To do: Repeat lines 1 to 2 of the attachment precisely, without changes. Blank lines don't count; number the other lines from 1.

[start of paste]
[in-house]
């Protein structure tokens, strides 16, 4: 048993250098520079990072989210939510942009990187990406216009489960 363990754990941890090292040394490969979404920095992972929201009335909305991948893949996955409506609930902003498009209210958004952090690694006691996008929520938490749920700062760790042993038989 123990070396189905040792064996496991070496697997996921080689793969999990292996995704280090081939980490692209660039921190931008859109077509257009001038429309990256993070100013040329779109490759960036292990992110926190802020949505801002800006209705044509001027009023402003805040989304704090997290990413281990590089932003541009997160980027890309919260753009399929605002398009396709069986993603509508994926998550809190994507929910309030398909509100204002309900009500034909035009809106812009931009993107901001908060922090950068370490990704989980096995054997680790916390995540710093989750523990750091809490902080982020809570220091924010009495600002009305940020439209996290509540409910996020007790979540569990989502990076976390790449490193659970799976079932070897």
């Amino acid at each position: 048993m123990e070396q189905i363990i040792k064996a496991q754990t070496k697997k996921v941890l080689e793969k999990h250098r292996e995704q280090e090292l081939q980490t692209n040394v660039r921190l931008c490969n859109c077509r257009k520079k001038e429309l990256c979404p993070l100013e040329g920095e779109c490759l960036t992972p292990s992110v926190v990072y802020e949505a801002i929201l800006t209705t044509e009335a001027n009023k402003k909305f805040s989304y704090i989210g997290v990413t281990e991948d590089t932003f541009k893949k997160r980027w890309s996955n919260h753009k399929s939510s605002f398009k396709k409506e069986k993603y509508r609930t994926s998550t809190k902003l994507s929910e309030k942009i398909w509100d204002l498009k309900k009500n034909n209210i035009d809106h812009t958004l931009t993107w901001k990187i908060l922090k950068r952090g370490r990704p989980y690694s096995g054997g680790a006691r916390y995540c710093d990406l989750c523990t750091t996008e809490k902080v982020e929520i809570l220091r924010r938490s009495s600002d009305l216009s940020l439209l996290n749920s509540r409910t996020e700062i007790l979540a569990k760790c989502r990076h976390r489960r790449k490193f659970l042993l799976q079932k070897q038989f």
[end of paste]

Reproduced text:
[in-house]
């Protein structure tokens, strides 16, 4: 048993250098520079990072989210939510942009990187990406216009489960 363990754990941890090292040394490969979404920095992972929201009335909305991948893949996955409506609930902003498009209210958004952090690694006691996008929520938490749920700062760790042993038989 123990070396189905040792064996496991070496697997996921080689793969999990292996995704280090081939980490692209660039921190931008859109077509257009001038429309990256993070100013040329779109490759960036292990992110926190802020949505801002800006209705044509001027009023402003805040989304704090997290990413281990590089932003541009997160980027890309919260753009399929605002398009396709069986993603509508994926998550809190994507929910309030398909509100204002309900009500034909035009809106812009931009993107901001908060922090950068370490990704989980096995054997680790916390995540710093989750523990750091809490902080982020809570220091924010009495600002009305940020439209996290509540409910996020007790979540569990989502990076976390790449490193659970799976079932070897």